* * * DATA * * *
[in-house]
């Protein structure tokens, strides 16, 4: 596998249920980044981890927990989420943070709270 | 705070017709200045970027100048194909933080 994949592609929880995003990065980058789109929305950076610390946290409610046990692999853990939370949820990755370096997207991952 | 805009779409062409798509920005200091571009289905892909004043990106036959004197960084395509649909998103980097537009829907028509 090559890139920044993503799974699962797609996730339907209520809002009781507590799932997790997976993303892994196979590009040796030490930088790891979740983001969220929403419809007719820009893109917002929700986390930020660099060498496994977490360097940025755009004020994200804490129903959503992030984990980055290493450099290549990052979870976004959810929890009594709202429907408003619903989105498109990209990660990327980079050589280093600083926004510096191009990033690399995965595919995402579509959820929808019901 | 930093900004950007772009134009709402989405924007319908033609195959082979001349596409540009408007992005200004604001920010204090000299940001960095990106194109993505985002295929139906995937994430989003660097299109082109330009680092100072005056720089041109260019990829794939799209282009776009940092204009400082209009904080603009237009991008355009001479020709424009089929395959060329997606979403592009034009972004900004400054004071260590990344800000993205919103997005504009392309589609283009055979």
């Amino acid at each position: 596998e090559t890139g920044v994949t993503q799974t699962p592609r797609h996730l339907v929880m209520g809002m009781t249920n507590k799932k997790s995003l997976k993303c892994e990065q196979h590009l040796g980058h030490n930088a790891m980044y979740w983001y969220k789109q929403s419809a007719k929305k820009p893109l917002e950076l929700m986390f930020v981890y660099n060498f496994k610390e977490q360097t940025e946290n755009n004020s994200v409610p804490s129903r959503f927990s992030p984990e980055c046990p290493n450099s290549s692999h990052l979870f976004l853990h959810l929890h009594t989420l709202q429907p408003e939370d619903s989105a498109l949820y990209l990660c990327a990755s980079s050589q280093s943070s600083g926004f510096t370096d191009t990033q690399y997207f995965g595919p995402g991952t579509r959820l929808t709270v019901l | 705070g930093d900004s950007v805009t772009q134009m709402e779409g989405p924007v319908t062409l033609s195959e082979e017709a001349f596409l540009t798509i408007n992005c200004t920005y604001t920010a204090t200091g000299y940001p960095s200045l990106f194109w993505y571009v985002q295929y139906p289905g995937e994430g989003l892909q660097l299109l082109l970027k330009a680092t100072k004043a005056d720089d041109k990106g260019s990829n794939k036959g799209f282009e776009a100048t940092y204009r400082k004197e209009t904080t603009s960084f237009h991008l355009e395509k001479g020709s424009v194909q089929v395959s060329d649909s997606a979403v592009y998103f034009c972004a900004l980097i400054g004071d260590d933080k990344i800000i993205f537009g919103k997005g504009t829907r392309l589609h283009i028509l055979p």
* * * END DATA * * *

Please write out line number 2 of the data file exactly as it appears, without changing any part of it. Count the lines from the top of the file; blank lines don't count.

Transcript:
């Protein structure tokens, strides 16, 4: 596998249920980044981890927990989420943070709270 | 705070017709200045970027100048194909933080 994949592609929880995003990065980058789109929305950076610390946290409610046990692999853990939370949820990755370096997207991952 | 805009779409062409798509920005200091571009289905892909004043990106036959004197960084395509649909998103980097537009829907028509 090559890139920044993503799974699962797609996730339907209520809002009781507590799932997790997976993303892994196979590009040796030490930088790891979740983001969220929403419809007719820009893109917002929700986390930020660099060498496994977490360097940025755009004020994200804490129903959503992030984990980055290493450099290549990052979870976004959810929890009594709202429907408003619903989105498109990209990660990327980079050589280093600083926004510096191009990033690399995965595919995402579509959820929808019901 | 930093900004950007772009134009709402989405924007319908033609195959082979001349596409540009408007992005200004604001920010204090000299940001960095990106194109993505985002295929139906995937994430989003660097299109082109330009680092100072005056720089041109260019990829794939799209282009776009940092204009400082209009904080603009237009991008355009001479020709424009089929395959060329997606979403592009034009972004900004400054004071260590990344800000993205919103997005504009392309589609283009055979």